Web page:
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Microplastic abundance in three commercial fish from the coast of Lima, Peru
De-la-Torre, Gabriel Enrique, Dioses-Salinas, Diana Carolina, Pérez-Baca, Barnaby Licinio y Santillán, Luis.
Brazilian Journal of Natural Sciences, vol. 2, núm. 3, 2019, pp. 171-177.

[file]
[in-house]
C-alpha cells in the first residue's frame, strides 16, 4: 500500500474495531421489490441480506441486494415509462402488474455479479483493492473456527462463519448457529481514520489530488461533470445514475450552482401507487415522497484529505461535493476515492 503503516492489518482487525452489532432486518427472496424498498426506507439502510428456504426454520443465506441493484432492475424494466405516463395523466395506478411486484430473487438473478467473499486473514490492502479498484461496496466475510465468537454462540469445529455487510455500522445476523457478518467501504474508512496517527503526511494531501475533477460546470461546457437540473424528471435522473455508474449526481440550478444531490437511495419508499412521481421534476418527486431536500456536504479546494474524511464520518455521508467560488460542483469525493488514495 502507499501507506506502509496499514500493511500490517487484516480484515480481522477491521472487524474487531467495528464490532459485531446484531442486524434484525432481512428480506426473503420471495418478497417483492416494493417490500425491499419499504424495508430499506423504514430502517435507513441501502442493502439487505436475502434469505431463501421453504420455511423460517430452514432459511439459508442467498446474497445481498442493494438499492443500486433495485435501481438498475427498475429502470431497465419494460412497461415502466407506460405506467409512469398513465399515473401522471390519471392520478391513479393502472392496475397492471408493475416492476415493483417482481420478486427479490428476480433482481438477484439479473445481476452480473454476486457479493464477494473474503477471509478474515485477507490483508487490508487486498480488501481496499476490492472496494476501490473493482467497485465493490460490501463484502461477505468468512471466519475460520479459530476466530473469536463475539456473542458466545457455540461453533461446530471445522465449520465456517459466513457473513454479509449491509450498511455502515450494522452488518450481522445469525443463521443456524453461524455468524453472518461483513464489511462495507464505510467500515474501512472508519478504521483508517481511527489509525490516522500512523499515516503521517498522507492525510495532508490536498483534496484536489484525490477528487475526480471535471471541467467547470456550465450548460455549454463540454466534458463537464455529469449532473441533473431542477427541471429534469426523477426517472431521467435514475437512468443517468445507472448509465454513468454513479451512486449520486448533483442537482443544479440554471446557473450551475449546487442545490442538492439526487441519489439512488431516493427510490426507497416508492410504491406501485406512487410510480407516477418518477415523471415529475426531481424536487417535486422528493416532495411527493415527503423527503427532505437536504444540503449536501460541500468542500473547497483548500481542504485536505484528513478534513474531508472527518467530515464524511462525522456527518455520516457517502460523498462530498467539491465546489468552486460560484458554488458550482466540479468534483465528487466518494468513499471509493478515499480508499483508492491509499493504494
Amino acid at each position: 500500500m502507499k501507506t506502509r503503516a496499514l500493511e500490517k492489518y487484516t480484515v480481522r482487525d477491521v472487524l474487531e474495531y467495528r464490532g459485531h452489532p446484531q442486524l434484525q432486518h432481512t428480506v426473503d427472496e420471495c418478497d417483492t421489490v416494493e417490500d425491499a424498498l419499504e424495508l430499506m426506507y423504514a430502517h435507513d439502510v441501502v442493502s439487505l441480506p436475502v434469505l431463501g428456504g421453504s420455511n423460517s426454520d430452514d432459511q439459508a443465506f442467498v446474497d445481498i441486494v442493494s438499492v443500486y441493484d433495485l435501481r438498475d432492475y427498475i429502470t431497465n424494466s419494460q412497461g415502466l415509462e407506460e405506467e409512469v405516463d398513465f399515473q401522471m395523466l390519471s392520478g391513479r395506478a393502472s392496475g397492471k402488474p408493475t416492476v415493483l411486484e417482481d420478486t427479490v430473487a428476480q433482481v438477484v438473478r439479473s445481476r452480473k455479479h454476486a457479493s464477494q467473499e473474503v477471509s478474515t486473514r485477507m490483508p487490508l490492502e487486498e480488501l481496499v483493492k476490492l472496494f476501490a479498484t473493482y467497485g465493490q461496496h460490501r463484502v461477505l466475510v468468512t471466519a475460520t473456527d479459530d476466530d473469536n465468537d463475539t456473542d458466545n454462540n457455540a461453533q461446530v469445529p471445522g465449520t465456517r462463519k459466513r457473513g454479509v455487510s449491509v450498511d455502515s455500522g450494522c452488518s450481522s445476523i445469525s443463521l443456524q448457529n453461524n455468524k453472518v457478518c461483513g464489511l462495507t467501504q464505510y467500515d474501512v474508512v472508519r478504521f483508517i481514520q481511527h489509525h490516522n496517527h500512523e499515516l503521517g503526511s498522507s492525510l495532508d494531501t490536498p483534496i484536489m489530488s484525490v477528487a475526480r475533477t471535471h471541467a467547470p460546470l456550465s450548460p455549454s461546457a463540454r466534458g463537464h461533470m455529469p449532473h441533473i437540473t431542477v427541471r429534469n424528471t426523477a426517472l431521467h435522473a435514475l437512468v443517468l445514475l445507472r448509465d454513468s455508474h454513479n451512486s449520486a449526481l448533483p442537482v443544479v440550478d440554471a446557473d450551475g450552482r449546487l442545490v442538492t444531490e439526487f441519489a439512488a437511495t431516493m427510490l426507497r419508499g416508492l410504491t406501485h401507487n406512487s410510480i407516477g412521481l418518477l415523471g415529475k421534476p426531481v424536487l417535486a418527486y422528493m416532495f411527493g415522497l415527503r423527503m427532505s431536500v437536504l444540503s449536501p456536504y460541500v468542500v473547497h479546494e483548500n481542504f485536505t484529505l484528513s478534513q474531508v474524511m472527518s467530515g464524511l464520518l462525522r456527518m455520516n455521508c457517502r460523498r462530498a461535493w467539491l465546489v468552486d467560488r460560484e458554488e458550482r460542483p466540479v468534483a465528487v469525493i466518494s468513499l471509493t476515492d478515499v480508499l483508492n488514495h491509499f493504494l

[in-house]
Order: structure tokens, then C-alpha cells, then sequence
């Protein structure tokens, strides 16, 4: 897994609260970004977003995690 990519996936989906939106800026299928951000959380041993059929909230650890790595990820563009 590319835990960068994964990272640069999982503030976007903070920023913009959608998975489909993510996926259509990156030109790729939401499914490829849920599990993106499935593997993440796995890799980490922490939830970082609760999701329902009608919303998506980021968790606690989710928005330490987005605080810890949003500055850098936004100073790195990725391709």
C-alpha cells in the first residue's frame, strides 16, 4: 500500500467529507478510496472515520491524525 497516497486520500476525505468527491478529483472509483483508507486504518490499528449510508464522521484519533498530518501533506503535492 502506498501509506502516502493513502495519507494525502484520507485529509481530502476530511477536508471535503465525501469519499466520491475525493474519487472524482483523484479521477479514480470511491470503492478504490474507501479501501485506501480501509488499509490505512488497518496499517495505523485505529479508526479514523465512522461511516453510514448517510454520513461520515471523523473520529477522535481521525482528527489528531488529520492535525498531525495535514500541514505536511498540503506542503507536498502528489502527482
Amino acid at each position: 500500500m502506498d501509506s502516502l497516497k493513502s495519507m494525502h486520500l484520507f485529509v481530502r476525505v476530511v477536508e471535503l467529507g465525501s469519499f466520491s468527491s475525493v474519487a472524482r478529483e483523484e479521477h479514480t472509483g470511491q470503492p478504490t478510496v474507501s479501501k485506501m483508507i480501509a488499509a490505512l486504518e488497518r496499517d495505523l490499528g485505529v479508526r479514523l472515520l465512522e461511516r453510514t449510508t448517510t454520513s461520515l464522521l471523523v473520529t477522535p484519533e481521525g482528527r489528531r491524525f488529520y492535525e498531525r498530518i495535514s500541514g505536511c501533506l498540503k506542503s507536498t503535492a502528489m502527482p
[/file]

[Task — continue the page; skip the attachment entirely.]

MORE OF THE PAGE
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Microplastics (< 5 mm) are widespread within the marine environment, posing a major threat to marine biota. The aim of the present study was to investigate microplastic contamination in three widespread and highly commercial fish from the coast of Lima, Peru. Peruvian silverside (Odontesthes regia), Peruvian morwong (Cheilodactylus variegatus), and Peruvian grunt (Anisotremus scapularis) specimens were caught off the coast of Lima. Fish stomach and intestines were extracted and submerged in 10% (w/v) KOH, followed by 24 h incubation at 60 °C. The resulting supernatant solution was vacuum filtrated and filters were then observed under an optical microscope and stereomicroscope. Strict quality control and external contamination prevention measures were taken. Microplastic abundance, type and color were recorded. Quality control measures resulted in reduced external contamination. C. variegatus was the most contaminated fish (5.13 ± 0.81 MP/individual), similar to A. scapularis (5.00 ± 0.46 MP/individual), but significantly different to O. regia (0.43 ± 0.11 MP/individual). Fibers were the overall most abundant microplastic type, while blue the dominant color. Results indicated highly contaminated fish, compared to those from other parts of the SE Pacific. Microplastic ingestion by C. variegatus and A. scapularis may be subject to trophic transfer from their natural prey. Highly populated cities and poor solid waste management may contribute to worsen microplastic ingestion by native marine species. The need for further research and a marine microplastic monitoring program was discussed.
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